Author: Michael Kipp

Eric Mazur’s talk at U:FF 2021

In this 2021 talk at the University:Future Festival Eric Mazur describes his changes in his teaching during the Covid pandemic.

Eric Mazur is a professor of Physics at Havard University and well known in the area of higher education for the method of “Peer Instruction” during big lectures to activate students and increase interaction between teacher and students (Mazur 1996). This method was part of the famous article by Nobel laureate Carl Wieman (Deslauriers et al. 2011).


YouTube playlist with more talks at U:FF 2021.


Deslauriers, Louis; Schelew, Ellen and Wieman, Carl (2011) Improved Learning in a Large-Enrollment Physics Class. In: Science, Vol 332, Issue 6031.

Mazur, Eric (1996) Peer Instruction: A User’s Manual, Pearson.

Interaction Engineering (2021/22)

Last winter, my course Interaction Engineering was conducted on campus for the first part (autumn 2021) which really helped connecting the students. In November we had to switch to virtual meetings via Zoom but at this point most students already had a good idea what project to pursue with which partner.

This year we had a large variety of interaction modalities, from tangible interaction, via gaze and gesture control to full-body interaction. All projects resulted in actual prototypes that were presented live on 2 Feb 2022.

Click on the following screen shot to get to our project page where you can browse all projects. Each project comes with a short video, a written report and a set of slides.

A new Kinect (version 3)

Microsoft’s Kinect sensor can recognize human bodies and track the movement of body joints in 3D space. In 2019 an entirely new version called Azure Kinect DK was released by Microsoft. It is the third major version of the Kinect.

Originally, the Kinect was released 2010 (version 1, Xbox) and 2013 (version 2, Xbox One) but production was discontinued in 2017. However, Kinect technology was integrated for gesture control in the HoloLens (2016). While the Kinect failed to become a mainstream gaming controller, it was widely used for research and prototyping in the area of human-computer interaction.

The camera looks quite different from its earlier cousins.

In early 2022 we acquired the new Azure Kinect for the Interaction Engineering course at the cost of around 750 € here in Germany.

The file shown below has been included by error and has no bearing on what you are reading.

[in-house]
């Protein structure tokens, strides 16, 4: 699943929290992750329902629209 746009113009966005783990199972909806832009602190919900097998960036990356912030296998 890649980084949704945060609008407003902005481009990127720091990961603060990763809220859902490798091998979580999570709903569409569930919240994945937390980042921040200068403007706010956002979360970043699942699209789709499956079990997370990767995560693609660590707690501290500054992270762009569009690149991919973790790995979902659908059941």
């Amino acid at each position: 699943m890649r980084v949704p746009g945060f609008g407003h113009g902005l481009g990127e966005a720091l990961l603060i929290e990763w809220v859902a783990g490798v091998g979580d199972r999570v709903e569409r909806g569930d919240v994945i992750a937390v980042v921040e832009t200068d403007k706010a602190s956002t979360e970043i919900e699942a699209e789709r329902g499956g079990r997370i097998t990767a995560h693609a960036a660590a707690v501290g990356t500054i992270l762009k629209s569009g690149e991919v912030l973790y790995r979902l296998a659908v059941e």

Setting up the Kinect

The camera has two cables, a power supply and a USB connection to a PC. You have to download an install two software packages:

  • Azure Kinect SDK
  • Azure Kinect Body Tracking SDK

It feels a bit archaic because you need to run executables in the console. For instance, it is recommended that you perform a firmware update on the sensor. For this, go into the directory of the Azure Kinect SDK and call “AzureKinectFirmwareTool.exe -Update <path to firmware>”. The firmware is in another directory of this package.

As a next step you go into the Azure Kinect Body Tracking SDK directory where you can start the 3D viewer. Again, this has one parameter so you cannot just click it in the file explorer. Type “k4abt_simple_3d_viewer.exe CPU” or “k4abt_simple_3d_viewer.exe CUDA” to start the viewer (in the /tools directory).

This is what you see (with the CPU version this is very slow).

Differences between Kinect versions

The new Kinect obviously improves on various aspects of the older ones. The two most relevant aspects are the field of view (how wide angled is the camera view) and the number of skeleton joints that are reconstructed.

FeatureKinect 1Kinect 2Kinect 3
Camera resolution640×4801920×10803840×2160
Depth camera320×240512×424640×576 (narrow)
512×512 (wide)
Field of viewH: 57°
V: 43°
H: 70°
V: 60°
H: 75° (narrow)
V: 65° (narrow)
H: 120° (wide)
V: 120° (wide)
Skeleton joints202632

There is an open-access publication dedicated to the comparison between the three Kinects:

Michal Tölgyessy, Martin Dekan, Ľuboš Chovanec and Peter Hubinský (2021) Evaluation of the Azure Kinect and Its Comparison to Kinect V1 and Kinect V2. In: Sensors 21 (2). Download here.


Here is a schematic view of the joints that are recognized. In practice it turns out one has to put special attention to the robustness of the signal concerning hands, feet and also head orientation.


To integrate the Kinect with a JavaScript program, e.g. using p5js, I recommend looking at the Kinectron project.


Microsoft’s Azure Kinect product page